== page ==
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Review: E.R. Shaw ERS-10

Review: E.R. Shaw ERS-10

E. R. Shaw’s entry into the AR-10 world, the ERS-10, is a big beast of a rifle. It’s designed for long-range shooting, and with a 24-inch barrel it clocks in at exactly 10 pounds (with an empty magazine). Add a big scope for use at distance and a few cartridges and it’s 12 to 13 pounds sitting steady on the bench. That weight, combined with the impressive muzzle brake, makes recoil from the mild-mannered 6.5 Creedmoor quite light and manageable. It also aids in spotting your long-range hits.

Receivers are machined from 7075-T6 aluminum forgings with a matte-black anodized finish. As this is a semi-custom gun, you can have the gun finished in Cerakote if you choose by requesting it when you order the rifle. The upper is a flattop design with a full-length rail. There is a forward assist and a dustcover. The lower features a wire EDM cut mag well. E. R. Shaw says this is to avoid the stresses and distortion from broaching, which makes sense. The trigger guard is integral and expanded a bit to allow operation with gloves. The gun accepts DPMS-pattern magazines and comes with one 20-round Magpul PMag. The rifle’s controls are right-hand only.

A long span of rail adorns the top of the rifle and provides an ample amount of real estate for mounting a variety of long- range optics.


The barrel comes in any length desired, from 20 to 24 inches, and the customer specifies the length they want when ordering the rifle. I ordered the longest, because I wanted all the velocity I could muster from the 6.5 Creedmoor. The button-rifled barrel is made from 416R stainless steel and features E.R. Shaw’s patented spiral fluting. The barrel is finished with a high polish while the flutes are bead-blasted matte.

The ERS-10 is currently offered in two cartridges: .308 Win. and 6.5 Creedmoor, with  twist rates of 1:10 inches and 1:8 inches respectively. Both are well-suited to stabilizing heavy, long-range bullets. However, I am sure that more cartridges will be offered in the future, as E. R. Shaw has the tooling to make and configure barrels in just about any combination imaginable.

(l.) In addition to providing an aesthetic touch, the muzzle brake effectively tames recoil. (r.) The T-slot design on rifle’s freefloated handguard contains lots of room for mounting accessories.


The bolt is coated with nickel-boron for better function and ease of cleaning. The 15-inch handguard is a one-piece T-MOD heat shield, CNC machined from 6061 aluminum and coated with a hard-anodized finish. The handguard is freefloated and has a full-length rail. The T-Slot design allows for mounting accessory rails in multiple positions simply by loosening the rail screws and sliding to the desired location. The top rail is laser engraved with each slot numbered.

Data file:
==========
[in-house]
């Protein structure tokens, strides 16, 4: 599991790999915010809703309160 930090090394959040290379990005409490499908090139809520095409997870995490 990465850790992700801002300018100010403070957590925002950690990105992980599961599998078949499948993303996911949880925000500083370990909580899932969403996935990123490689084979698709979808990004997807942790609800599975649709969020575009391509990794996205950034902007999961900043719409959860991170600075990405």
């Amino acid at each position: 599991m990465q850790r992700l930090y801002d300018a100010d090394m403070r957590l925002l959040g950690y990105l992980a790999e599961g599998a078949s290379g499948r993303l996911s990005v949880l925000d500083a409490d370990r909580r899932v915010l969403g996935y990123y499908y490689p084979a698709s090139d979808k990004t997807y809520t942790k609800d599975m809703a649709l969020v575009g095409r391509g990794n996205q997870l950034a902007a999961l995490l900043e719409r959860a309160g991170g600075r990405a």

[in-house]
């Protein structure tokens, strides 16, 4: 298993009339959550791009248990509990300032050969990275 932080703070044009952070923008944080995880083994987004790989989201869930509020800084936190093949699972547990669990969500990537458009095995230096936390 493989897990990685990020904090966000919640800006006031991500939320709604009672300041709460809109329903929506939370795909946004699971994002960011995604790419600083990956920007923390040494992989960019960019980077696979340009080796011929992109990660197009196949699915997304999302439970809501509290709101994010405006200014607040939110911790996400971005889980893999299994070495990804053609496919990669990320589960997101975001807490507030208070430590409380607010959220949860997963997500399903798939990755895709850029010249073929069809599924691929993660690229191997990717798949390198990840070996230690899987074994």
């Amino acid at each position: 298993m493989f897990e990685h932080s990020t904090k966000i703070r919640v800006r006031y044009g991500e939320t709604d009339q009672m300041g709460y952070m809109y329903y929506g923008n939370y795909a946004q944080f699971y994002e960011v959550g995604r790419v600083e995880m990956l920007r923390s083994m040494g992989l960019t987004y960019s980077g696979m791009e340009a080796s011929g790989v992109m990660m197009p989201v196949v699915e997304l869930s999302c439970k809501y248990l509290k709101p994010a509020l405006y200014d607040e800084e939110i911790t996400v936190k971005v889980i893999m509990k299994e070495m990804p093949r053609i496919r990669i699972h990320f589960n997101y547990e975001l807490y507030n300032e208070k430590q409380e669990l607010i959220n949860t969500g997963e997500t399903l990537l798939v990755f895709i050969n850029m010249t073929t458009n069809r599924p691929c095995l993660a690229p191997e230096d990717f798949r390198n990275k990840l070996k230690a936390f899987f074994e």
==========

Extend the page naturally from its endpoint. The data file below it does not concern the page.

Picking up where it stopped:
The E. R. Shaw Custom Muzzle Brake is polished stainless steel. It has two angled rectangular chambers with four holes (two per chamber) on top. The bottom is solid to minimize dust and debris when shooting while prone.

This is, of course, a direct-impingement configuration, just as Saint Stoner intended. The long gas tube measures 14.5 inches from the center of the gas block to the end of
the tube.

(l.) Fit for a rifle that will see field use, the Magpul ACS offers many length-of-pull adjustments for an ideal fit, without compromising the shooter’s comfort. (r.) The ERS-10’s EDM-cut mag well boasts an elegant bevel, which facilitates fumble-free reloads.


My only serious complaint is the trigger. It’s mil-spec with a creepy, catching, hitching, glitching 7 pound, 2 ounce pull weight. This is no good for precision work and I am sure it was a negative factor in the size of the groups when testing for accuracy. It’s hard to do precision work when you need to pause between shots to let the muscle cramps subside. Of course, adding an aftermarket trigger with a clean, crisp 3- to 4-pound pull weight solves that problem. The six-position, adjustable buttstock is a Magpul ACS and has a lock to help maintain the selected position. It has the Magpul secret compartment fitted with a spring-loaded latch. Inside this one are the screw and fitting to install a quick-release sling attachment, which can fit on either side of the buttstock. The stock is also slotted to accept a permanently attached sling. The buttpad is quarter-inch thick, hard rubber. The standard, mil-spec type grip is hard plastic with checkered sides.

I think that with a better trigger and a bit of experimenting with ammo this rifle could easily attain sub-MOA accuracy. The rifle does have some ammo preferences. One premium load I know from past experience to be extremely accurate in other rifles shot poorly. This is common, as rifles are individuals and often have preferences. Oddly enough, most of the other ammo products I tested proved to be close to each other in accuracy with just the expected small differences in group size. Why is that?

Barrel rifling was invented in Augsburg, Germany in 1498. It was believed early on that the accuracy improvement was because the devil could not ride a spinning bullet and steer it away from the target. I am not sure we have progressed all that much in understanding the intricate ballistic mysteries of rifles today. Sometimes, it’s just the way it is.

If your interests are long-range shooting with a semi-automatic gas gun, this is a rifle that can get it done. Competition, hunting or just busting targets in the next township, the ERS-10 is an excellent AR-pattern long gun at a reasonable price.

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